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Old 11-19-2004, 05:18 AM   #1  
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Default Film developing

For any and all Michigan scrapbookers I heard an add on the radio yesterday saying the Meijers was having a sale this Saturday and developing film for $1.99/24 exp. I'm not sure how there pictures but I usually spend $6-$8 for a 24 exp.

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Old 11-19-2004, 05:54 AM   #2  
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The sale you heard about is usually the day after Thanksgiving up until noon. I used to do mine this way UNTIL I became a scrapbooker. Part of how your photo turns out is in the processing. I think they run them through too fast. The quality is not very good. I am a sale hound but on this one, I reccomend paying the full price.
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Old 11-19-2004, 06:05 AM   #3  
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Thanks for the input. I've never used them but I know some do and like them.
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Old 11-19-2004, 06:22 AM   #4  
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Quote:

Originally Posted by tanya
The sale you heard about is usually the day after Thanksgiving up until noon. I used to do mine this way UNTIL I became a scrapbooker. Part of how your photo turns out is in the processing. I think they run them through too fast. The quality is not very good. I am a sale hound but on this one, I reccomend paying the full price.
You also have to be careful that the processing machine and the kind of film you use are the same. For example, Wal-mart uses a Fuji machine so pictures taken with Fuji film turn out better. Target uses a Kodak machine so Kodak film works better. I took a photography class once and this is what the instructor told us. Once I started following this rule all of my pictures have turned out better.

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Old 11-19-2004, 06:33 AM   #5  
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Quote:

Originally Posted by katydidnt
You also have to be careful that the processing machine and the kind of film you use are the same. For example, Wal-mart uses a Fuji machine so pictures taken with Fuji film turn out better. Target uses a Kodak machine so Kodak film works better. I took a photography class once and this is what the instructor told us. Once I started following this rule all of my pictures have turned out better.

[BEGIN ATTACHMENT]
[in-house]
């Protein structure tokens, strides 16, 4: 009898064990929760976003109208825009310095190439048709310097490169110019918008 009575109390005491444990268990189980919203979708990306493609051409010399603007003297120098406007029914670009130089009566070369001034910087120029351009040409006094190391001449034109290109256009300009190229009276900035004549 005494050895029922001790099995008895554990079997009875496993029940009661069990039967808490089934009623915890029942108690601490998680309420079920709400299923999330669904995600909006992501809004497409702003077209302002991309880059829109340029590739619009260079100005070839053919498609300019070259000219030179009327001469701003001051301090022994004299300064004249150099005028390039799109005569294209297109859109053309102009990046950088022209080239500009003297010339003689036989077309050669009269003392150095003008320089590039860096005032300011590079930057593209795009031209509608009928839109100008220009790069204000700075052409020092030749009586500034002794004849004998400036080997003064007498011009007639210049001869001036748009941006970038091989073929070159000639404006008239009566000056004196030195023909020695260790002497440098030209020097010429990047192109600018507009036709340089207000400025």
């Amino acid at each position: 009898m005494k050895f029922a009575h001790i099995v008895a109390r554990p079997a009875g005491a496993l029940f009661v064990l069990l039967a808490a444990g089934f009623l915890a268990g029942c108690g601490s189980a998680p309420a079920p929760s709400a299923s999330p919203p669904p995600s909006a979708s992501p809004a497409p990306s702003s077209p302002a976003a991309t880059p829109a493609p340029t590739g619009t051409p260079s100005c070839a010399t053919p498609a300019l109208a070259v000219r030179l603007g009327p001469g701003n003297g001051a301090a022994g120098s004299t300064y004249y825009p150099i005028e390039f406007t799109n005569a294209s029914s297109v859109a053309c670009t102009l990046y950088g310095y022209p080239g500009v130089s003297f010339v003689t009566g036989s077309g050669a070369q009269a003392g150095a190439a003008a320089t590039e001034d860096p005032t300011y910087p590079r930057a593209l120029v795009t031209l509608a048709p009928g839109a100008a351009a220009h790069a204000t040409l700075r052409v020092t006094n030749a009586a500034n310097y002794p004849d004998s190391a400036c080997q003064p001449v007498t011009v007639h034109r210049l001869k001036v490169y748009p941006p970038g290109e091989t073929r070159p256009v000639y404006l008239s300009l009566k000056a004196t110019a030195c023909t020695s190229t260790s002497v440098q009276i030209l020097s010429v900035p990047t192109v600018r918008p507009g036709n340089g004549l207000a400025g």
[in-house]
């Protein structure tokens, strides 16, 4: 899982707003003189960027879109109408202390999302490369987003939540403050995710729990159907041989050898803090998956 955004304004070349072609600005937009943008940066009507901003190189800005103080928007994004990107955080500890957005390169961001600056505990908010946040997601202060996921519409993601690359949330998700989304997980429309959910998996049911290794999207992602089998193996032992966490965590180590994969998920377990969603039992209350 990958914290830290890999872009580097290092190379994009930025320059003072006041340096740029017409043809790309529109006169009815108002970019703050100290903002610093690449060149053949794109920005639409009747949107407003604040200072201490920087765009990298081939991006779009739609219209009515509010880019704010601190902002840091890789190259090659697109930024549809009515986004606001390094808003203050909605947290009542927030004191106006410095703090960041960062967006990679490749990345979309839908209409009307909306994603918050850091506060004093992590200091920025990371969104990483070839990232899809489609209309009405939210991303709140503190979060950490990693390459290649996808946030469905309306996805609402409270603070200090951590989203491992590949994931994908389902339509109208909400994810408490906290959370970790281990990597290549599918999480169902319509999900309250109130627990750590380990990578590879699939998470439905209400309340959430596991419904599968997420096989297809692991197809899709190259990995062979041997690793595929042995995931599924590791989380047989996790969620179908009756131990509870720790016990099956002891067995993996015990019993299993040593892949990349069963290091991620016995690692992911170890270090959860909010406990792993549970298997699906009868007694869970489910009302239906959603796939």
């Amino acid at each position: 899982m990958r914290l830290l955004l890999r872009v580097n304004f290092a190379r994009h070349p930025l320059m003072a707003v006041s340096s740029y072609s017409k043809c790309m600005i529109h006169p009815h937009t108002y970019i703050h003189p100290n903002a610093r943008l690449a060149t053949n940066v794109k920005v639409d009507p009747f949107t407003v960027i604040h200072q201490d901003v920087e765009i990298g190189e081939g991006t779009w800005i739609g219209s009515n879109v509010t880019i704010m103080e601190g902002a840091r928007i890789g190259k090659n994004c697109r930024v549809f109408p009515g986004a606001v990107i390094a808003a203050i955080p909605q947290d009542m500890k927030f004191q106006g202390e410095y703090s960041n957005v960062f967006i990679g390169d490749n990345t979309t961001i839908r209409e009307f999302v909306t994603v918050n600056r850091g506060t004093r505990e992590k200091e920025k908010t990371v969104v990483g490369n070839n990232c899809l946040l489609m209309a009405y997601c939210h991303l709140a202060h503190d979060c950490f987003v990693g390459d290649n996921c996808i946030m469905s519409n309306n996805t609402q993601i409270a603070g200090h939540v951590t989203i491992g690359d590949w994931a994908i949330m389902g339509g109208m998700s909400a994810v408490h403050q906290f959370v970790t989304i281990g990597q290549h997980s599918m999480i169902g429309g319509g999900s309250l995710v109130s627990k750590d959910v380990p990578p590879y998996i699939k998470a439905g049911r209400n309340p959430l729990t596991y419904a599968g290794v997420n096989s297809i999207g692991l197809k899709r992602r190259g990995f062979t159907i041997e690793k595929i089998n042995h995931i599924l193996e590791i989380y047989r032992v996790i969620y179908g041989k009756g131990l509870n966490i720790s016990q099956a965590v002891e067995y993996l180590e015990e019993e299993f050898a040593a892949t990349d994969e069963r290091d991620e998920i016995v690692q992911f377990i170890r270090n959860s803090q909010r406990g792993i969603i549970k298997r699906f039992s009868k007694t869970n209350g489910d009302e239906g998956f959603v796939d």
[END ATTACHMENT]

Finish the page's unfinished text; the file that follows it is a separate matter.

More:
HTH

Katy C.
Wow, that's really interesting to know. I normally use my digital camera, but when I do use film I'll be paying more attention to what kind of processing machines the stores use now!
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Old 11-19-2004, 09:32 AM   #6  
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Quote:

Originally Posted by katydidnt
You also have to be careful that the processing machine and the kind of film you use are the same. For example, Wal-mart uses a Fuji machine so pictures taken with Fuji film turn out better. Target uses a Kodak machine so Kodak film works better. I took a photography class once and this is what the instructor told us. Once I started following this rule all of my pictures have turned out better.
Kind of...
Fuji film and paper is more green sensitive, but Kodak is more blue sensitive...to put it most basically. There's something similar about paper, but I forget the specifics.

Here's an article that goes through different aspects of film:
http://www.phototechmag.com/buying_colorflm.htm
It's specific to the professional films, but should carry over to the stuff the rest of us find at WalMart and Target.

It also makes a huge difference on how well the photo printer is set up (and managed)...whether it's been calibrated recently, the temp. of the chemicals, the age of the chemicals...a huge array of variables. That's probably why pictures at a smaller less busy shop turn out better than rushed $1.99 prints.